Michael Flannery, the 84-year-old co-founder of Noraid, was arrested in 1981 on federal charges of conspiring to ship arms to the IRA -- the arms in question being a 20-mm cannon, 47 machineguns, a flamethrower and numerous rifles -- but he was acquitted when he claimed the CIA had led him to believe he was cooperating in an undercover operation. Even though the CIA vigoriously denied any involvement, the jury believed Flannery. A Noraid spokesman denies any connection between Noraid and these activities. Martin Galvin, Noraid's publicity director, said, "The money came to Flannery from sources outside of Irish Northern Aid {Noraid} who specifically wanted to aid the IRA militarily."

According to the British Home Office, Galvin "went beyond what was acceptable behavior by a foreign visitor" when he went to Northern Ireland in April 1984 and gave a speech praising the IRA for soaking a young private in the British army in gasoline, burning him alive and then riddling his body with bullets. As a result, Galvin was banned from Ulster.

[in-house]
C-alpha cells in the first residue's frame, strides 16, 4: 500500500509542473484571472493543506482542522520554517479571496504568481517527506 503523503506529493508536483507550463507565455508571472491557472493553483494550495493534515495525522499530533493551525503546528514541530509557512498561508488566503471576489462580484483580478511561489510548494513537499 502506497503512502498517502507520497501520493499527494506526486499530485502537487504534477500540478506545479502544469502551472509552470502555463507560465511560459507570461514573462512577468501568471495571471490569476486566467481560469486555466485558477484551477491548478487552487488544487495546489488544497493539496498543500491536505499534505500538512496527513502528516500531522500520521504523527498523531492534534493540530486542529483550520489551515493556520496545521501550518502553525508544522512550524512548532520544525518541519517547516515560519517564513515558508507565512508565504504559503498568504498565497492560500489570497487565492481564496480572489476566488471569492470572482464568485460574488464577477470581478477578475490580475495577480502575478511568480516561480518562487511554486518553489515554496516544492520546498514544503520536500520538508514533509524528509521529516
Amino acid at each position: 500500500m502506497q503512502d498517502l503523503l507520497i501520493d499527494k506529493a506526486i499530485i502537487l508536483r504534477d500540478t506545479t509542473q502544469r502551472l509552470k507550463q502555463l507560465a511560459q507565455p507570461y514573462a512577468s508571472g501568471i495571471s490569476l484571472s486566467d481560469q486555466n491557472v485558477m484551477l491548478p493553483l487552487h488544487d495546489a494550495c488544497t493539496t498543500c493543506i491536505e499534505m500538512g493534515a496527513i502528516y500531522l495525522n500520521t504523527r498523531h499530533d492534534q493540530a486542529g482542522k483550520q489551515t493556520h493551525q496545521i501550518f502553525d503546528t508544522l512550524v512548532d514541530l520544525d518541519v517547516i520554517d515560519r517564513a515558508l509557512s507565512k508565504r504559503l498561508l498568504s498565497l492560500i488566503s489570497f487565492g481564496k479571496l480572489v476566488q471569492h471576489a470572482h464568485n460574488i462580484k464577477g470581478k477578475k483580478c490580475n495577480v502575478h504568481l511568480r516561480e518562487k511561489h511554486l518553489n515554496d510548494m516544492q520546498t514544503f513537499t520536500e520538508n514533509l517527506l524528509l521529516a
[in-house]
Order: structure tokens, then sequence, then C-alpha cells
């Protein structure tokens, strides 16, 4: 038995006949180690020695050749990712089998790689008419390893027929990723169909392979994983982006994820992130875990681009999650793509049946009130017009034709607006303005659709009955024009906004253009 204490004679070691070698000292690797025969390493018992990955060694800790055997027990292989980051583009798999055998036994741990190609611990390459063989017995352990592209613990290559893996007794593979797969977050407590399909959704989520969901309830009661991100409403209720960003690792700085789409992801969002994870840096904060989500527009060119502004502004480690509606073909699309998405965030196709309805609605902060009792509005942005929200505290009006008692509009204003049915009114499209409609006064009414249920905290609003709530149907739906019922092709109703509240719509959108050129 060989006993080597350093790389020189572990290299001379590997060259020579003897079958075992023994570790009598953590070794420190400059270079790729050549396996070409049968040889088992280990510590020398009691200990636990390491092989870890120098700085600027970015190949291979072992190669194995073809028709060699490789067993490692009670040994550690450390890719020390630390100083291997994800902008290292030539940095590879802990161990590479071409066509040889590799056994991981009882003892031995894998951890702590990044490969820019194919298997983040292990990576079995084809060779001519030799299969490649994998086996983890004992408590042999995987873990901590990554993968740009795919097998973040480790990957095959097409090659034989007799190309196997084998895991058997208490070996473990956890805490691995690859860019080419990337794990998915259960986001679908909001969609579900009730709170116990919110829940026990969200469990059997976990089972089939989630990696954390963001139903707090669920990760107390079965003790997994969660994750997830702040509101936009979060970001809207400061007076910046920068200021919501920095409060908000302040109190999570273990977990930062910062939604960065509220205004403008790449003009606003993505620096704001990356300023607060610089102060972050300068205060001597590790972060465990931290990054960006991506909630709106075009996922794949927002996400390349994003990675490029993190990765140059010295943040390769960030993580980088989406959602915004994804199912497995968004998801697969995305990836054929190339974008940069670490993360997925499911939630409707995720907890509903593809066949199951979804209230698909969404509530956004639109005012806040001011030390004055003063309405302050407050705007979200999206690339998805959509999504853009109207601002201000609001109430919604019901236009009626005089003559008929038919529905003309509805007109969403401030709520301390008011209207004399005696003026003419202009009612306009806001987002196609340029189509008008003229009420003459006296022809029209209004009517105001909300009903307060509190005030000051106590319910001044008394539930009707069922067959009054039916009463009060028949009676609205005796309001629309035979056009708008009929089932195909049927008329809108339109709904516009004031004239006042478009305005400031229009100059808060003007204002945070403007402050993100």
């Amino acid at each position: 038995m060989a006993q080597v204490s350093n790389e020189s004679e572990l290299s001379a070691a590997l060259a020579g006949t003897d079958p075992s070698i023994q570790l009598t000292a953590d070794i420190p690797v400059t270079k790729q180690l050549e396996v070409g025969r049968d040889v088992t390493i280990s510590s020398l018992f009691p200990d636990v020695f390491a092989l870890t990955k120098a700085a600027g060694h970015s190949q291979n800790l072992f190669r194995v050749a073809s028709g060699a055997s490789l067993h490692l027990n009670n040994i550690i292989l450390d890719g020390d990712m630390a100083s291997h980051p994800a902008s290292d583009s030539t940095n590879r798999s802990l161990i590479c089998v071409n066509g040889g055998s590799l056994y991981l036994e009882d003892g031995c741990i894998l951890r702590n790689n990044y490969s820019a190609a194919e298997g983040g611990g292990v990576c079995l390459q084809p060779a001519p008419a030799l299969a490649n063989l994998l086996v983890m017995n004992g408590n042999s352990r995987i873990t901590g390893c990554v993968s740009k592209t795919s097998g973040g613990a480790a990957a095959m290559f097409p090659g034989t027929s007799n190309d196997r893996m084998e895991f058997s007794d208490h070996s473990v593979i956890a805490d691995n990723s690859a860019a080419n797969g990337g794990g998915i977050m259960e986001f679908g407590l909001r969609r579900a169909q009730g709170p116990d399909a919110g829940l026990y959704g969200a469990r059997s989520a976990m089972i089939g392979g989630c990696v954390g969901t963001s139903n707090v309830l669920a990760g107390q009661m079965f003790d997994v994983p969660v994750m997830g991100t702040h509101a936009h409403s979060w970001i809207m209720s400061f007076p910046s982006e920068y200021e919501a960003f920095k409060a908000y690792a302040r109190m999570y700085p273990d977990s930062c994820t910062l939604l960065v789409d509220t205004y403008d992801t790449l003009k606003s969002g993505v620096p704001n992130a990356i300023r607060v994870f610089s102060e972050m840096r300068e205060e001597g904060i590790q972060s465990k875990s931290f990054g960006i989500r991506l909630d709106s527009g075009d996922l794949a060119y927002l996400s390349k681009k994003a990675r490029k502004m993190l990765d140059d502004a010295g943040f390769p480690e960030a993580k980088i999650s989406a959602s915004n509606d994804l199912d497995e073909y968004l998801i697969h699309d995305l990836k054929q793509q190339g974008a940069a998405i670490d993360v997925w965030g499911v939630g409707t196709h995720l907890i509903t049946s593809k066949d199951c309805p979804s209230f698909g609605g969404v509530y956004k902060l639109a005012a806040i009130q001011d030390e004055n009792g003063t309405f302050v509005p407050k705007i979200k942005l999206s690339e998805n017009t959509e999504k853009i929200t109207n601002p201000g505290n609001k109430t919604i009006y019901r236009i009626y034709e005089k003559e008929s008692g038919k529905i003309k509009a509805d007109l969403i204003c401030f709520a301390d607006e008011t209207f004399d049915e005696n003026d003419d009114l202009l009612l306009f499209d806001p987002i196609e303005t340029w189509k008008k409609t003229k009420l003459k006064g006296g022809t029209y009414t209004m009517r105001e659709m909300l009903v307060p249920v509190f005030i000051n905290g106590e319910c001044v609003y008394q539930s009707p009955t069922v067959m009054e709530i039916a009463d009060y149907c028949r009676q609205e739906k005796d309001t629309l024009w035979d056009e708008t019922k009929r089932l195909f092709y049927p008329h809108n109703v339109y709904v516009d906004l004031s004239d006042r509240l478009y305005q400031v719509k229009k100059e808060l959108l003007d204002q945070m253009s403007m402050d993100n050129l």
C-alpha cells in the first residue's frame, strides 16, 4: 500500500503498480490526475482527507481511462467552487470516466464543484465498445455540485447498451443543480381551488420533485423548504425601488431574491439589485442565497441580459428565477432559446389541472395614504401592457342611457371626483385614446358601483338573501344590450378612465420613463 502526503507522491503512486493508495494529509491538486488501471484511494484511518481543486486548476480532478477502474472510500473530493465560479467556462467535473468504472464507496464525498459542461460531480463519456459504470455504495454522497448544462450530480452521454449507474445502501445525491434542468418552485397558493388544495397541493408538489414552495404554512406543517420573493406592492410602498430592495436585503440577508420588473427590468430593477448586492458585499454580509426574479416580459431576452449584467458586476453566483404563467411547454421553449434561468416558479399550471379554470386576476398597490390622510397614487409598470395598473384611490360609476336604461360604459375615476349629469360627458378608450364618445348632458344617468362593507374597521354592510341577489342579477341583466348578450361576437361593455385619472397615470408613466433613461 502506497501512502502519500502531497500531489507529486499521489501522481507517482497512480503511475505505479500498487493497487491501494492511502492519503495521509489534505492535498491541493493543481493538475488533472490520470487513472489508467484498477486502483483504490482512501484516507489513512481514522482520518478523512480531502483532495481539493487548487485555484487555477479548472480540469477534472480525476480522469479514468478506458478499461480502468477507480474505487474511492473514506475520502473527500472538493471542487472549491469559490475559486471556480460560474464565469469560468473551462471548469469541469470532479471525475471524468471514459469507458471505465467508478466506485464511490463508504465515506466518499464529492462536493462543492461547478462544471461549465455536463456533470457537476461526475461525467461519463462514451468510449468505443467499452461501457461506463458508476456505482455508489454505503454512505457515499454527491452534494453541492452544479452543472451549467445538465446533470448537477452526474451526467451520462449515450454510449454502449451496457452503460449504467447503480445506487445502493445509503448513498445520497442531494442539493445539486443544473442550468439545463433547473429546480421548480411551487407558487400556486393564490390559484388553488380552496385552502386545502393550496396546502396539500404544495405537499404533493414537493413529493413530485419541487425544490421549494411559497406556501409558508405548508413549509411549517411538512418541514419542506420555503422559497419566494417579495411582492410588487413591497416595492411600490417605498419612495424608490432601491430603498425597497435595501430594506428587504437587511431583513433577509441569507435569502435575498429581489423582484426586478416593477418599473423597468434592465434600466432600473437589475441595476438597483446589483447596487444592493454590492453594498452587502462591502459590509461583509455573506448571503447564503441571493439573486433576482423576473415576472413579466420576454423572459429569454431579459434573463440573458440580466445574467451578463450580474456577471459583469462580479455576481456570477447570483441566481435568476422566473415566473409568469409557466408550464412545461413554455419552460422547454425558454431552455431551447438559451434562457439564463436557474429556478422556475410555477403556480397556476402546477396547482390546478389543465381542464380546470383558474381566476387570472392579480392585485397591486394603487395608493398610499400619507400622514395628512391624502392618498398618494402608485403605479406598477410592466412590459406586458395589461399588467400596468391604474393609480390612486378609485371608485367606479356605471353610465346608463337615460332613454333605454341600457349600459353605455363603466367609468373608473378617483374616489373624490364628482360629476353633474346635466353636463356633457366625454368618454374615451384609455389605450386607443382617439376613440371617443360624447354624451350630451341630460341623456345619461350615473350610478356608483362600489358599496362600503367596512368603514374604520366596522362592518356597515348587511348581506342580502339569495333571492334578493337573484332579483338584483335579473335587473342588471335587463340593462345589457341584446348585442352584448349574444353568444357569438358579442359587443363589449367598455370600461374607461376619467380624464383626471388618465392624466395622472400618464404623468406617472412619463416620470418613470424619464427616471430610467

While we bitterly condemn Middle Eastern states that fund Palestinian terrorists and urge the Europeans to abandon lucrative economic links with Libya, Syria, Americans continue to support the IRA. Noraid says these donations support Irish "widows and orphans" and the families of "political prisoners" oppressed by Britain's "colonial rule" of Northern Ireland.

At Noraid dinner-dances and testimonial dinners, fund-raisers exploit the desire of Irish-Americans to identify with their roots in the "old country." Creating an atmosphere of sentimentality and reminding the audience of their responsibilities to their less fortunate former countrymen triggers the flow of contributions.

A former official on the State Department's Irish desk, Sarah Horsey, says: "Most Americans simply do not know what goes on over there. What Noraid contributors know about Ireland seems to derive from hazy folk memories of the potato famine and the brutality of the British during the 1919 revolution."